TEA Party Code Walkthrough

In this section, we'll walk through the TEA Party application's sample code.

The steps are:

  • Clone the code to local.

  • Install the build tools.

  • Understand the folder structure.

  • Understand the compile workflow.

  • Run it.

Code location and structure

Start by cloneing the following GitHub repo to your local machine: https://github.com/tearust/tapp-sample-teaparty

There are 4 folders (click the following links for more details):


Load the UI

Any user can launch a TApp by clicking on one of the hosting_cmls urls (there's no domain used when launching TApps). Picking any of the urls will work exactly the same so you can choose the one with least network latency. The URL is nothing but an IPFS CID.

Note: This is a brief diagram. The real communication is more complicated than this.

Query the state

Accounting information is stored in the state (e.g. when querying the balance of a user's TApp account.)

Querying the state can return the result without having to wait in conveyor queue. But the communication is still async, so additional queries for more results are still needed which is not shown in the diagram. You can see the details on additional queries at party-fe > Workflow.

Note: This is a brief diagram. The real communication is more complicated than this.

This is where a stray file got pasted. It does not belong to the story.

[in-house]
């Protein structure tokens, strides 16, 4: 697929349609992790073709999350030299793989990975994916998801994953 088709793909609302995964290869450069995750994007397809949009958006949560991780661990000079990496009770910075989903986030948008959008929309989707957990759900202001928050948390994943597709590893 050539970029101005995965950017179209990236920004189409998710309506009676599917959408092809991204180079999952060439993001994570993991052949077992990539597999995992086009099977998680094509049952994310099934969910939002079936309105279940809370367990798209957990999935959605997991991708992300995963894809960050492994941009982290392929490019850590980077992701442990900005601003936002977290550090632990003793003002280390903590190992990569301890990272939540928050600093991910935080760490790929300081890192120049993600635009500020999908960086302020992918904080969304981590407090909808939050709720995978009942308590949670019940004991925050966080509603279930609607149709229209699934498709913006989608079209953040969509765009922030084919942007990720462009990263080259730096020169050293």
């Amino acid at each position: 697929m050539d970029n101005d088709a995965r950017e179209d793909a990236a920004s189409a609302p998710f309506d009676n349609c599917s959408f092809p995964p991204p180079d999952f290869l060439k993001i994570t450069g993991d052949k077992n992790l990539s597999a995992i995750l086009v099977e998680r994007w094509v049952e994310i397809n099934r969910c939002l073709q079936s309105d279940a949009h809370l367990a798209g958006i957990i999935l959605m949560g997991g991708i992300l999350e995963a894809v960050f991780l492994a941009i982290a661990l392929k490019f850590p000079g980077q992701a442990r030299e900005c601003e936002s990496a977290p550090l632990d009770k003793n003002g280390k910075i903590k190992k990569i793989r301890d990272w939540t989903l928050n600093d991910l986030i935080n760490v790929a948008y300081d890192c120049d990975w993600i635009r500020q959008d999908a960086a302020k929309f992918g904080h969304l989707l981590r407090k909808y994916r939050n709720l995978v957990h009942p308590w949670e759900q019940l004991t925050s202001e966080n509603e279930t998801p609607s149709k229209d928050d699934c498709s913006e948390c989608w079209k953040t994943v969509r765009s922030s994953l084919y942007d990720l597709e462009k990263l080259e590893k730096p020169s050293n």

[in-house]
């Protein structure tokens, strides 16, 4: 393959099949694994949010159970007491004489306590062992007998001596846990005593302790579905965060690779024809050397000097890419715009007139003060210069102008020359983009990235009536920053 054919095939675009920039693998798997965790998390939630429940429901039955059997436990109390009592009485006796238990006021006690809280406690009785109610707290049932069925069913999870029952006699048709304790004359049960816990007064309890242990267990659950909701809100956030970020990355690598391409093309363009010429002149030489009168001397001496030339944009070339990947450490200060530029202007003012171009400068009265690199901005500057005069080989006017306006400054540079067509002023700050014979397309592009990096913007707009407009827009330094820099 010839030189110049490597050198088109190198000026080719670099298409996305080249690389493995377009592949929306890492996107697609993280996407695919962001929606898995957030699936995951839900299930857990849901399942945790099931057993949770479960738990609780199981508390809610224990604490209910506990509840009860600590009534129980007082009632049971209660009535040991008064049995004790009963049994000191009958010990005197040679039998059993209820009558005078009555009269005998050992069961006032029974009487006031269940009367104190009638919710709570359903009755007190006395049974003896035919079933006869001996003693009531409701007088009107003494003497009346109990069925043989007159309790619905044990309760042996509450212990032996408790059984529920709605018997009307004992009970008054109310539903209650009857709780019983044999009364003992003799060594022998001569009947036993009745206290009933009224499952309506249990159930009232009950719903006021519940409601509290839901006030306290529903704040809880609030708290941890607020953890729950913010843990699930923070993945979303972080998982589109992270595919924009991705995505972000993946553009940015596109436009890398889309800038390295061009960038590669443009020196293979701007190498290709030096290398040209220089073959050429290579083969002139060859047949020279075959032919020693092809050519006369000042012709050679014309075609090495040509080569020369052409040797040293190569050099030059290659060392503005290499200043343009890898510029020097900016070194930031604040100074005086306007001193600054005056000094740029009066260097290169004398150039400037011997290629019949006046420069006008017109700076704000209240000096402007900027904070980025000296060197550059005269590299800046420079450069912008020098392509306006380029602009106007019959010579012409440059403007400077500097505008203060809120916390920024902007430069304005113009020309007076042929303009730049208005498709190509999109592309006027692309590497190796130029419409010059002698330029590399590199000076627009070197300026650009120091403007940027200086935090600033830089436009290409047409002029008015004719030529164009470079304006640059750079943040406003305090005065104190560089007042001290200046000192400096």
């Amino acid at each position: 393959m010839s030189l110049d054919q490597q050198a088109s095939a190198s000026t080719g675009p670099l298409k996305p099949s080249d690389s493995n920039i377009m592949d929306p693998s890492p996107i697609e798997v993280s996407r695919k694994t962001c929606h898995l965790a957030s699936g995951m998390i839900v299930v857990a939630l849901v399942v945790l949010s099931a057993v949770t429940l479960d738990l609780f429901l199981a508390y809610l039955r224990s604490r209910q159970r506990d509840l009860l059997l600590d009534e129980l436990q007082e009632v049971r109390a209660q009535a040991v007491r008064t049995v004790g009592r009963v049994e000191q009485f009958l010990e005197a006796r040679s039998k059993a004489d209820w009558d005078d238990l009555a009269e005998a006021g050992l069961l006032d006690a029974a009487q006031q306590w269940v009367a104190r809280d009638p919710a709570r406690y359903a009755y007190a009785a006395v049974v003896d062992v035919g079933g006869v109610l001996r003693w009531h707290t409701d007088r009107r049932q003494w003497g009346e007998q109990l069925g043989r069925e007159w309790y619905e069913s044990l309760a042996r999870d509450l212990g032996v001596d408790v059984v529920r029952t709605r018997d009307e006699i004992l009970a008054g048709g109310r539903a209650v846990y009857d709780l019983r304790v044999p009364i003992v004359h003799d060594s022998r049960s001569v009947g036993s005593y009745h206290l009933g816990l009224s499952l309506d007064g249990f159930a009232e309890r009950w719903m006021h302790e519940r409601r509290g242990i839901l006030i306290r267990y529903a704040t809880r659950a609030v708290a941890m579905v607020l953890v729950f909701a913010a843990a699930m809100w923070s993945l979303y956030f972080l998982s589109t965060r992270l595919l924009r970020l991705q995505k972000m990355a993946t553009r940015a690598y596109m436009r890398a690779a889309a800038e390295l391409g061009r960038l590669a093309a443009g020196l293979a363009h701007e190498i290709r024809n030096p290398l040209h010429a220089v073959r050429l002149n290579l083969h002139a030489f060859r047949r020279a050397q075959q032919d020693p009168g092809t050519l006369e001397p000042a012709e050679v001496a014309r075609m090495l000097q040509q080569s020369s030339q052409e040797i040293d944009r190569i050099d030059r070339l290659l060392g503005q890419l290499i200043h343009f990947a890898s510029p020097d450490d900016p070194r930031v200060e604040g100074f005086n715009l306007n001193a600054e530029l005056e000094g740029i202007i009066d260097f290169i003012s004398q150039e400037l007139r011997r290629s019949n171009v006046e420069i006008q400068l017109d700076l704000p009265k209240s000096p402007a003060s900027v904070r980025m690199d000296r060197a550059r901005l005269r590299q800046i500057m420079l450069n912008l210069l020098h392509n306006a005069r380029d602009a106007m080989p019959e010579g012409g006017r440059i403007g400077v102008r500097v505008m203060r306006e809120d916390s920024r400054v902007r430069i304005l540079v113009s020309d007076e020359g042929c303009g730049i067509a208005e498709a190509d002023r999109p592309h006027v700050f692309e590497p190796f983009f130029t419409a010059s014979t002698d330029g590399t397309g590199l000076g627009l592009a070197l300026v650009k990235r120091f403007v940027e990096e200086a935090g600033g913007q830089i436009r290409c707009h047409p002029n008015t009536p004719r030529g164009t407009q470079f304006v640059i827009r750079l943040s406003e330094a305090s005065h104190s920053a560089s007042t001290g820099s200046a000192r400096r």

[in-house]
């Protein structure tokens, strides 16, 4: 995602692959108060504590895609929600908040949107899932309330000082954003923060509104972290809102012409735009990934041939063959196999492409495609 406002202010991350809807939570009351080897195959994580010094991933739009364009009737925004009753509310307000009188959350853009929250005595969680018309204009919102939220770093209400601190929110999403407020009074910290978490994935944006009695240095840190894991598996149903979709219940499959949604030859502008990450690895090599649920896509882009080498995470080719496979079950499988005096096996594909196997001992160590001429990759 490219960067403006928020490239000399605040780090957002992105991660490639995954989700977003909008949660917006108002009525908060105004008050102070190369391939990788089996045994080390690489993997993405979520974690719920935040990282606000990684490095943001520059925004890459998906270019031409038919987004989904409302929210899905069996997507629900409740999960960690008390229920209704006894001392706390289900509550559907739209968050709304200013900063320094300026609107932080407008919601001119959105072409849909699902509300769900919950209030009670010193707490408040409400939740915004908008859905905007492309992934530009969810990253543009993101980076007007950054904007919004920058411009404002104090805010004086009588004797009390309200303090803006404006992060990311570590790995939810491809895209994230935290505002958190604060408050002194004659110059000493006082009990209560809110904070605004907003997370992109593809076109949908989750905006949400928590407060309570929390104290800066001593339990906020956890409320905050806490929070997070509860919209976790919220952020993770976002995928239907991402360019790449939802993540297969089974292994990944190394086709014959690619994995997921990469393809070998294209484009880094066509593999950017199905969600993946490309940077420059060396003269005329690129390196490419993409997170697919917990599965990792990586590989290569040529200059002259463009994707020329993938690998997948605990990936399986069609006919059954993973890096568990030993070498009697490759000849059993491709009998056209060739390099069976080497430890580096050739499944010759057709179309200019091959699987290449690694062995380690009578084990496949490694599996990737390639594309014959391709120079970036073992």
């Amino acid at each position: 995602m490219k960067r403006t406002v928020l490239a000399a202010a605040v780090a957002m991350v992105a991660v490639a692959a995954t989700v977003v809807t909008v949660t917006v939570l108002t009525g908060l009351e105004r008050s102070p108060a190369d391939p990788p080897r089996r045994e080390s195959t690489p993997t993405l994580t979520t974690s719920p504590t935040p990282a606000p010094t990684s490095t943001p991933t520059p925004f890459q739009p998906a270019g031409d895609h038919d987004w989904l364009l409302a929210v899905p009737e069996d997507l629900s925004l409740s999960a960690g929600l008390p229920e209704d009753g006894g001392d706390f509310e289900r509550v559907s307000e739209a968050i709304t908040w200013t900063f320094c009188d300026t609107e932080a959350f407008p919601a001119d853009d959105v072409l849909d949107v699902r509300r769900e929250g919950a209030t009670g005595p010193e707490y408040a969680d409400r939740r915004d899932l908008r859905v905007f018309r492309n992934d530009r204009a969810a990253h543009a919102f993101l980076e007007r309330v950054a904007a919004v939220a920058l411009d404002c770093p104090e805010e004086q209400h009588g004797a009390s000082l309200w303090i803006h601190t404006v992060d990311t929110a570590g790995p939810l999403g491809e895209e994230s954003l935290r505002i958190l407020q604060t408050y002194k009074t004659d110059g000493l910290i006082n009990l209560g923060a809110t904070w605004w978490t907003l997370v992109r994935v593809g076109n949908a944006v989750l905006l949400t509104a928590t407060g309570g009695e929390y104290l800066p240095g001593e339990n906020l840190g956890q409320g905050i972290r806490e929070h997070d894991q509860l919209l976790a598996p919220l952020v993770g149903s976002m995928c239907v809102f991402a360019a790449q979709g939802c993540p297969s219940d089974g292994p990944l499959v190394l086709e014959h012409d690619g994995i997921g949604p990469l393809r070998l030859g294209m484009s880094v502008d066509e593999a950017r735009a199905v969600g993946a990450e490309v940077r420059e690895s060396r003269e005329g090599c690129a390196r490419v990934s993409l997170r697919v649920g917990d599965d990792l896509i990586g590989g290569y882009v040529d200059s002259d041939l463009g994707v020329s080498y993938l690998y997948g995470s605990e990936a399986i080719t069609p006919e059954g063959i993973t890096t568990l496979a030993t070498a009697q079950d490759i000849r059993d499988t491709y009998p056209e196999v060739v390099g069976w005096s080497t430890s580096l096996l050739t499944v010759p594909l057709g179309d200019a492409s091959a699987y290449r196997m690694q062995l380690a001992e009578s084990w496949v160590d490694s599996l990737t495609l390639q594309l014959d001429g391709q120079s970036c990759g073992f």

Send a command that changes the state

Commands are more complicated in that certain precautions must be taken before they're allowed to change the state. Like any other distributed state machine, we have to make sure the state in all the state_machine_replicas are consistent. We use the conveyor algorithm to sort the commands by their timestamp and are executed in identical order across all replicas.

The following diagram demonstrates the workflow of how a simple transfer txn command is handled. Note that this diagram is a simplifed verison. The full version can be found here: party-fe > Workflow.

Running SQL queries

Running SQL queries is almost the same as running a query against the state. The only difference is that we replace the state with the GlueSQL instance. Note: SQL queries are not allowed to change the state. Only Select statements are allowed in SQL queries.

Send SQL scripts to change SQL database

Rather than select, many SQL statements will change the database. They are all considered commands. The workflow is almost the same as the state command, with the state being replaced by the GlueSQL instance.

Load / save NoSQL data with OrbitDB

Because the state and GlueSQL are memory based distributed databases, they're very expensive when used to store large amounts of data. TApps needing to store large amounts of data should use either OrbitDB (structured data) or IPFS (blob data/ files).

OrbitDB and IPFS live inside the hosting_cml, so the state_machine_replicas are not involved in this workflow.

Combination of SQL and NoSQL

The diagram above shows a common use case that loads all messages. But in many cases, the ids (index) of the OrbitDB is stored in GlueSQL, so it's very common to first have to query GlueSQL to get the IDs. After successfully querying GlueSqL for the IDs, then we can query OrbitDB using the IDs to retrieve the actual data.

The above diagram shows the combination of SQL and NoSQL.

More details on each of the three parts

Click on any of the following links for more details:

Run it


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